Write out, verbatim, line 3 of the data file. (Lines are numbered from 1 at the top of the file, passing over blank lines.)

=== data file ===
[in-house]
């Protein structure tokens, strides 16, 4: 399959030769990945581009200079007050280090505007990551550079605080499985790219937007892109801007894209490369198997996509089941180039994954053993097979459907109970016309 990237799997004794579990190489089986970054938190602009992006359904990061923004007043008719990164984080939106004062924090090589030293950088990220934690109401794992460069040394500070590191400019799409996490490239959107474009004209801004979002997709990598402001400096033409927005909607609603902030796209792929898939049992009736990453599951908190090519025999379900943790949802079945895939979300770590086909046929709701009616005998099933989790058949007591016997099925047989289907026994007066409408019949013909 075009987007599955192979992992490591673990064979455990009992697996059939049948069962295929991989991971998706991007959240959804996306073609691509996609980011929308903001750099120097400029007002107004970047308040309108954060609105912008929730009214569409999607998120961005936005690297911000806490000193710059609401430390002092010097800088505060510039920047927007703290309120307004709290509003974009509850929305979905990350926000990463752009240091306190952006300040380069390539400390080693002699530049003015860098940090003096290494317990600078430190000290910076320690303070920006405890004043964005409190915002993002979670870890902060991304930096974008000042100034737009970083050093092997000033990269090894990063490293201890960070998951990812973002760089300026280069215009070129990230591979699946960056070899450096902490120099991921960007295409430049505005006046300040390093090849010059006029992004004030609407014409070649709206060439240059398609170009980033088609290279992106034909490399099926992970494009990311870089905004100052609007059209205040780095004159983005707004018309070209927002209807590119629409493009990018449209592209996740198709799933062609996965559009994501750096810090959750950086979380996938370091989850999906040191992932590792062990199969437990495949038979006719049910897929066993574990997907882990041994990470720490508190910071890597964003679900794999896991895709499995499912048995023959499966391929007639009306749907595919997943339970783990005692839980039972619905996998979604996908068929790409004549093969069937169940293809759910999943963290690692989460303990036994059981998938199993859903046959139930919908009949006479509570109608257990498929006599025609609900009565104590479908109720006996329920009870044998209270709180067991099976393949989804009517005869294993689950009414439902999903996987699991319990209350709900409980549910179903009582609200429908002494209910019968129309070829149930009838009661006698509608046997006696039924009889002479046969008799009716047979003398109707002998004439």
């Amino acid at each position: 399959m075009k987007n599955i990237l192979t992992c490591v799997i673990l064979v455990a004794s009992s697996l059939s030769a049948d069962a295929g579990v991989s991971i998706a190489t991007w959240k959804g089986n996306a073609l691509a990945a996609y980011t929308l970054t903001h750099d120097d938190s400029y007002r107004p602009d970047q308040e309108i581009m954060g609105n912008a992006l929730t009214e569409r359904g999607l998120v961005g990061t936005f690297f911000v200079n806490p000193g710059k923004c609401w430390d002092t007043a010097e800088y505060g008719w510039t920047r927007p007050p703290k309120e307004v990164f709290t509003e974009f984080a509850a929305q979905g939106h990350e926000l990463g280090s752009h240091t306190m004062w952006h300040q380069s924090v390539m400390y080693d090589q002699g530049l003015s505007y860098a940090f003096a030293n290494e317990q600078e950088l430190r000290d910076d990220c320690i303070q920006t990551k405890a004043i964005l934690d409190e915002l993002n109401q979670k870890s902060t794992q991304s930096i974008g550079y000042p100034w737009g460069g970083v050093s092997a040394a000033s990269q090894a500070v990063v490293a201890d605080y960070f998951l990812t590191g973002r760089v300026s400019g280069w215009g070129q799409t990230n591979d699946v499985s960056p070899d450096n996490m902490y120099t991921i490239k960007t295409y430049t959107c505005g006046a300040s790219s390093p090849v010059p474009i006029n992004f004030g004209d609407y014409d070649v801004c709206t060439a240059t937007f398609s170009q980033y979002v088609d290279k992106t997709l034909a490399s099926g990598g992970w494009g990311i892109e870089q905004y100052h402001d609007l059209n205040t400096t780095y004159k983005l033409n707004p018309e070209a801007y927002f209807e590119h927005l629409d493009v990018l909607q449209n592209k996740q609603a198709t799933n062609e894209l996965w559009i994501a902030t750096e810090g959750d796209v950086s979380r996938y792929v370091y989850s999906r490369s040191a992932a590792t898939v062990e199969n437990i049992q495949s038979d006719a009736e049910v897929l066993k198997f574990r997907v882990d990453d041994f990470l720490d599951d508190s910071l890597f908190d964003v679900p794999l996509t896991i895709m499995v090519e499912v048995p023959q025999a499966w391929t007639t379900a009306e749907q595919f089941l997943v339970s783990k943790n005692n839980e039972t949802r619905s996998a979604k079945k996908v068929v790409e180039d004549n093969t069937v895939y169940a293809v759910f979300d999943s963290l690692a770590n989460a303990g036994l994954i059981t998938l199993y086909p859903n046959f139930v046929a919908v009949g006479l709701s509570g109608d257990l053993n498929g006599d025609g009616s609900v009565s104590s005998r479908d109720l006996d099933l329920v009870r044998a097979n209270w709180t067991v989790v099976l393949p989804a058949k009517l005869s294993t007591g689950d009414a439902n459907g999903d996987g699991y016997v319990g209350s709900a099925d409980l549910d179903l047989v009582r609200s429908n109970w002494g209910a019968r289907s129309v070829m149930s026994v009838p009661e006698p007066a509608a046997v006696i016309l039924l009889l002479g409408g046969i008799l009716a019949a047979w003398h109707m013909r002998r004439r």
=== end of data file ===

């Amino acid at each position: 399959m075009k987007n599955i990237l192979t992992c490591v799997i673990l064979v455990a004794s009992s697996l059939s030769a049948d069962a295929g579990v991989s991971i998706a190489t991007w959240k959804g089986n996306a073609l691509a990945a996609y980011t929308l970054t903001h750099d120097d938190s400029y007002r107004p602009d970047q308040e309108i581009m954060g609105n912008a992006l929730t009214e569409r359904g999607l998120v961005g990061t936005f690297f911000v200079n806490p000193g710059k923004c609401w430390d002092t007043a010097e800088y505060g008719w510039t920047r927007p007050p703290k309120e307004v990164f709290t509003e974009f984080a509850a929305q979905g939106h990350e926000l990463g280090s752009h240091t306190m004062w952006h300040q380069s924090v390539m400390y080693d090589q002699g530049l003015s505007y860098a940090f003096a030293n290494e317990q600078e950088l430190r000290d910076d990220c320690i303070q920006t990551k405890a004043i964005l934690d409190e915002l993002n109401q979670k870890s902060t794992q991304s930096i974008g550079y000042p100034w737009g460069g970083v050093s092997a040394a000033s990269q090894a500070v990063v490293a201890d605080y960070f998951l990812t590191g973002r760089v300026s400019g280069w215009g070129q799409t990230n591979d699946v499985s960056p070899d450096n996490m902490y120099t991921i490239k960007t295409y430049t959107c505005g006046a300040s790219s390093p090849v010059p474009i006029n992004f004030g004209d609407y014409d070649v801004c709206t060439a240059t937007f398609s170009q980033y979002v088609d290279k992106t997709l034909a490399s099926g990598g992970w494009g990311i892109e870089q905004y100052h402001d609007l059209n205040t400096t780095y004159k983005l033409n707004p018309e070209a801007y927002f209807e590119h927005l629409d493009v990018l909607q449209n592209k996740q609603a198709t799933n062609e894209l996965w559009i994501a902030t750096e810090g959750d796209v950086s979380r996938y792929v370091y989850s999906r490369s040191a992932a590792t898939v062990e199969n437990i049992q495949s038979d006719a009736e049910v897929l066993k198997f574990r997907v882990d990453d041994f990470l720490d599951d508190s910071l890597f908190d964003v679900p794999l996509t896991i895709m499995v090519e499912v048995p023959q025999a499966w391929t007639t379900a009306e749907q595919f089941l997943v339970s783990k943790n005692n839980e039972t949802r619905s996998a979604k079945k996908v068929v790409e180039d004549n093969t069937v895939y169940a293809v759910f979300d999943s963290l690692a770590n989460a303990g036994l994954i059981t998938l199993y086909p859903n046959f139930v046929a919908v009949g006479l709701s509570g109608d257990l053993n498929g006599d025609g009616s609900v009565s104590s005998r479908d109720l006996d099933l329920v009870r044998a097979n209270w709180t067991v989790v099976l393949p989804a058949k009517l005869s294993t007591g689950d009414a439902n459907g999903d996987g699991y016997v319990g209350s709900a099925d409980l549910d179903l047989v009582r609200s429908n109970w002494g209910a019968r289907s129309v070829m149930s026994v009838p009661e006698p007066a509608a046997v006696i016309l039924l009889l002479g409408g046969i008799l009716a019949a047979w003398h109707m013909r002998r004439r």